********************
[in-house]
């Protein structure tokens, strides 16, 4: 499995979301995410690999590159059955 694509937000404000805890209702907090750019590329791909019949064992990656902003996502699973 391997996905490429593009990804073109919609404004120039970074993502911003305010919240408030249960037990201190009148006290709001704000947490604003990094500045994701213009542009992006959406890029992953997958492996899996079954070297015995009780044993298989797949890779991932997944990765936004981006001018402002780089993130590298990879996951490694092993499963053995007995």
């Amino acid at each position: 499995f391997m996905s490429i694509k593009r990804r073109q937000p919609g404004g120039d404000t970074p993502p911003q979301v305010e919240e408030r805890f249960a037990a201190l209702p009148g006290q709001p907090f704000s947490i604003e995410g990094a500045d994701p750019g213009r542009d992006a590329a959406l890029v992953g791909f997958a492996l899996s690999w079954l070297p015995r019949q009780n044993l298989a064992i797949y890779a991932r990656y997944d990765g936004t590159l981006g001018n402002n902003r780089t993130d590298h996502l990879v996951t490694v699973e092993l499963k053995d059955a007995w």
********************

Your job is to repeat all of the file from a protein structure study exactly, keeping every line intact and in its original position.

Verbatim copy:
[in-house]
């Protein structure tokens, strides 16, 4: 499995979301995410690999590159059955 694509937000404000805890209702907090750019590329791909019949064992990656902003996502699973 391997996905490429593009990804073109919609404004120039970074993502911003305010919240408030249960037990201190009148006290709001704000947490604003990094500045994701213009542009992006959406890029992953997958492996899996079954070297015995009780044993298989797949890779991932997944990765936004981006001018402002780089993130590298990879996951490694092993499963053995007995």
């Amino acid at each position: 499995f391997m996905s490429i694509k593009r990804r073109q937000p919609g404004g120039d404000t970074p993502p911003q979301v305010e919240e408030r805890f249960a037990a201190l209702p009148g006290q709001p907090f704000s947490i604003e995410g990094a500045d994701p750019g213009r542009d992006a590329a959406l890029v992953g791909f997958a492996l899996s690999w079954l070297p015995r019949q009780n044993l298989a064992i797949y890779a991932r990656y997944d990765g936004t590159l981006g001018n402002n902003r780089t993130d590298h996502l990879v996951t490694v699973e092993l499963k053995d059955a007995w």